The Pursuit of Earth 2.0 and Other Worlds with High Precision Radial Velocities

More than two decades after the first discoveries of exoplanets, the field has entered the era of finding Earth analogs as well as building samples of well-characterized exoplanets to study their formation and evolution. Precise radial velocity (RV) is taking the lead in surveying nearby bright stars for Earth analogs, while playing an important role in characterizing populations of exoplanets, such as following up transiting planets discovered by NASA’s Kepler and TESS missions. This talk focuses on the unique opportunities in detecting Earth analogs and surveying exoplanets with RVs. In particular, I will outline some of the challenges we are facing, with a focus on stellar jitter (e.g., I will also highlight some recent works on using samples of well-characterized exoplanets to inform theories on planet formation and evolution (e.g., the Magellan TESS Survey).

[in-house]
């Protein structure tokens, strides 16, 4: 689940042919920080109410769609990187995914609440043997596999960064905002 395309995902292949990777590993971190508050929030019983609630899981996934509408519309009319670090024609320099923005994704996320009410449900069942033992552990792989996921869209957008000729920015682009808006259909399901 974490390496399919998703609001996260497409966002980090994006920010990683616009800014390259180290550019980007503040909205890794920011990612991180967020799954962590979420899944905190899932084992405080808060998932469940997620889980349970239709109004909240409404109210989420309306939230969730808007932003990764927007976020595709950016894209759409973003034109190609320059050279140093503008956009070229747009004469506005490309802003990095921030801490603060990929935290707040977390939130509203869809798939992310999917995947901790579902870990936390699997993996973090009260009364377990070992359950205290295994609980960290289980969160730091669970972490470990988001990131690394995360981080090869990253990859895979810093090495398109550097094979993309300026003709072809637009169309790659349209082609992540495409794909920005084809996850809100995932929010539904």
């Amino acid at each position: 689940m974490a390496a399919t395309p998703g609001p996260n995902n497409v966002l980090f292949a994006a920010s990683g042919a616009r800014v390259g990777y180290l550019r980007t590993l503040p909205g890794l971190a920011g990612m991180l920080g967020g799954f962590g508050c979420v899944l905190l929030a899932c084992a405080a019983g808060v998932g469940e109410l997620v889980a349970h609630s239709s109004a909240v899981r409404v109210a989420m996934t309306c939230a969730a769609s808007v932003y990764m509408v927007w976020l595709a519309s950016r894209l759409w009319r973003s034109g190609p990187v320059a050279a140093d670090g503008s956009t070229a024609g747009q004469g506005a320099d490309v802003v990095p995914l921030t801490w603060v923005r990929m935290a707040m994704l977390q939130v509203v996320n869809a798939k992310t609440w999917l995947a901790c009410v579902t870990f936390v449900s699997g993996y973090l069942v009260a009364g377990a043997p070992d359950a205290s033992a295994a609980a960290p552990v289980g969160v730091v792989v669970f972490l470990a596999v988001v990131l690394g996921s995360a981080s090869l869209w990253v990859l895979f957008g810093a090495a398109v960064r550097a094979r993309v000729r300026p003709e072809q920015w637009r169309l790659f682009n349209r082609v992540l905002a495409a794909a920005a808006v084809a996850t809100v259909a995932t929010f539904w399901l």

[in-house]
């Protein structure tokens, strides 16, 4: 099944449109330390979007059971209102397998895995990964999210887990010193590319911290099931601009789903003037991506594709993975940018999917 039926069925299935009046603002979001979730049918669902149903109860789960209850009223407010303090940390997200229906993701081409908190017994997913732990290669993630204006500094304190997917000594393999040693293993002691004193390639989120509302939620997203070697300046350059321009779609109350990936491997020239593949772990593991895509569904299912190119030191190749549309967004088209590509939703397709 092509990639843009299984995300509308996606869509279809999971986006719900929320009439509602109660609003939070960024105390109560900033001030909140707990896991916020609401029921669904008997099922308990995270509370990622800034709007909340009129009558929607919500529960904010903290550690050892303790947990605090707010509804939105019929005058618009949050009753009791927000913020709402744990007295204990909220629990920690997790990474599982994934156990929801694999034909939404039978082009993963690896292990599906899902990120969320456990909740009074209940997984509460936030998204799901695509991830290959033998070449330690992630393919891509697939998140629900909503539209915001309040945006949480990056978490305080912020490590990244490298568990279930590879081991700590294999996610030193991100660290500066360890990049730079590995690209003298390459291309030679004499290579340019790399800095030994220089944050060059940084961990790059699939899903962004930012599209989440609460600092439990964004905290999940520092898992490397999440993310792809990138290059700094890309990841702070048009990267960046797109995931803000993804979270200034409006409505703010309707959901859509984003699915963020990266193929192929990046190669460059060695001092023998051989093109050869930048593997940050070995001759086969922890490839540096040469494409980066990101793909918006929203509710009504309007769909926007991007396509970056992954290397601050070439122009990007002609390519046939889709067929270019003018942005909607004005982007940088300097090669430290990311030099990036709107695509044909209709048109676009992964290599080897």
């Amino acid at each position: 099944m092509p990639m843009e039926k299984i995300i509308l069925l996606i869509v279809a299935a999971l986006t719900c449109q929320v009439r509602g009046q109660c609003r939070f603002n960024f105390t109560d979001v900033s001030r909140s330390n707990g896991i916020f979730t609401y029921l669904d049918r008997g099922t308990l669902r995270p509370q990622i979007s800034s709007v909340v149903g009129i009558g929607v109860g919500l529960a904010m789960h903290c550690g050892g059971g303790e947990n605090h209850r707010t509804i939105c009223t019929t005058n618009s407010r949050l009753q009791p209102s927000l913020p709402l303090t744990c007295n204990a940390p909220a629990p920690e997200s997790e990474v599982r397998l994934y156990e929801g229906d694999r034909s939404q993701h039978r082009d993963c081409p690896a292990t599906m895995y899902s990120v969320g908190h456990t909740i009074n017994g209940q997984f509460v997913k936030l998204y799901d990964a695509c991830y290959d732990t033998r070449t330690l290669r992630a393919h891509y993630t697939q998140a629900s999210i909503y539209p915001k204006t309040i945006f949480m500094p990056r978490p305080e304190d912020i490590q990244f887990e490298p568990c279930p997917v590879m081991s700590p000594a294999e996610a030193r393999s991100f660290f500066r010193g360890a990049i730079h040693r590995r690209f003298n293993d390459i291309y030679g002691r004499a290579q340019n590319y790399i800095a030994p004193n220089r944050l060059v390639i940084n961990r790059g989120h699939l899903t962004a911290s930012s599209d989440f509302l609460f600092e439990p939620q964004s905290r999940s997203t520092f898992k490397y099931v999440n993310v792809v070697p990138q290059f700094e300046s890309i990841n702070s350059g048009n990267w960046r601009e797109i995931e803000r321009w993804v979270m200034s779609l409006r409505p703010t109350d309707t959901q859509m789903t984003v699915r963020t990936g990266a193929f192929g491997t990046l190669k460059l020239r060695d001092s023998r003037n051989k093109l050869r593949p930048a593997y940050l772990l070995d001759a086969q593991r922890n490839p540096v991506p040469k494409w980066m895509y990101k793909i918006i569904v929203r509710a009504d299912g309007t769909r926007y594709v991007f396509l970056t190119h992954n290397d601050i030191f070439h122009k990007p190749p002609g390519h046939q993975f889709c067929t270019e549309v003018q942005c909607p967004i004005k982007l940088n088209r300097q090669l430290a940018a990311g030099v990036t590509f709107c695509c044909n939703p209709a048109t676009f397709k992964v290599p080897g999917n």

Xuesong Wang (Tsinghua University)
Thursday, November 4, 2021 - 3:30PM to Thursday, November 4, 2021 - 4:30PM
Dr. Sharon Xuesong Wang is an assistant professor in the Department of Astronomy in Tsinghua University since 2020. She received her Ph.D. from the Pennsylvania State University in the US and then worked as a Carnegie Fellow in Carnegie DTM (now EPL) and the Carnegie Observatories. Dr. Wang is an expert in searching and characterizing exoplanets, especially using radial velocities (RV), leading the RVxTESS survey and the Magellan TESS Survey. She is a science team member of multiple RV instruments, such as Magellan-PFS, MINERVA, WIYN-NEID, and the upcoming Keck-KPF.